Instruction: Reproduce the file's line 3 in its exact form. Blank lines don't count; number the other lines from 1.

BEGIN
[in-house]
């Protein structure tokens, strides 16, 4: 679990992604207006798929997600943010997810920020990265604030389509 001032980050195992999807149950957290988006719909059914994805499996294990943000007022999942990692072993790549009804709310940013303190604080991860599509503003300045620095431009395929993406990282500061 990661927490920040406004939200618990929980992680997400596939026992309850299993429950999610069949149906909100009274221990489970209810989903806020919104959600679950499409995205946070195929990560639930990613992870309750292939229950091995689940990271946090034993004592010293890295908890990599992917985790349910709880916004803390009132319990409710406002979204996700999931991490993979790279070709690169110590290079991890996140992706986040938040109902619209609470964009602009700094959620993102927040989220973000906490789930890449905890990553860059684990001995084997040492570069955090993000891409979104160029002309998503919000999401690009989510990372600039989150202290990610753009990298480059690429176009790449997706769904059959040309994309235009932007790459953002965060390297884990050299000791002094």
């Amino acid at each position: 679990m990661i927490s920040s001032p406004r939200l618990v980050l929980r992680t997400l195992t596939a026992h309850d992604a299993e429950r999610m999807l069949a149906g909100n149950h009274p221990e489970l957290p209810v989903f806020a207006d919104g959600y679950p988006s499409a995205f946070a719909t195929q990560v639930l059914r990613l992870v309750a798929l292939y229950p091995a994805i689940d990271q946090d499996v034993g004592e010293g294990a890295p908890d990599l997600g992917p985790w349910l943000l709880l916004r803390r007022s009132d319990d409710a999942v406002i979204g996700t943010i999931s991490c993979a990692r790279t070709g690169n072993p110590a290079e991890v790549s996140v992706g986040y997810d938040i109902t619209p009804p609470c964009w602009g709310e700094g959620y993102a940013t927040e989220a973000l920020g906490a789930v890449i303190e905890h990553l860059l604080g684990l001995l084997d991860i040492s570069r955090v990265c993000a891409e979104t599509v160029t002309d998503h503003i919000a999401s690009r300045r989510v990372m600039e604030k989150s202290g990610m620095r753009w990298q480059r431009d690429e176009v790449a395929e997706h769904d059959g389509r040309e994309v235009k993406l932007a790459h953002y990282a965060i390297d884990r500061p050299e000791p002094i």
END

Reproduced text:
């Amino acid at each position: 679990m990661i927490s920040s001032p406004r939200l618990v980050l929980r992680t997400l195992t596939a026992h309850d992604a299993e429950r999610m999807l069949a149906g909100n149950h009274p221990e489970l957290p209810v989903f806020a207006d919104g959600y679950p988006s499409a995205f946070a719909t195929q990560v639930l059914r990613l992870v309750a798929l292939y229950p091995a994805i689940d990271q946090d499996v034993g004592e010293g294990a890295p908890d990599l997600g992917p985790w349910l943000l709880l916004r803390r007022s009132d319990d409710a999942v406002i979204g996700t943010i999931s991490c993979a990692r790279t070709g690169n072993p110590a290079e991890v790549s996140v992706g986040y997810d938040i109902t619209p009804p609470c964009w602009g709310e700094g959620y993102a940013t927040e989220a973000l920020g906490a789930v890449i303190e905890h990553l860059l604080g684990l001995l084997d991860i040492s570069r955090v990265c993000a891409e979104t599509v160029t002309d998503h503003i919000a999401s690009r300045r989510v990372m600039e604030k989150s202290g990610m620095r753009w990298q480059r431009d690429e176009v790449a395929e997706h769904d059959g389509r040309e994309v235009k993406l932007a790459h953002y990282a965060i390297d884990r500061p050299e000791p002094i």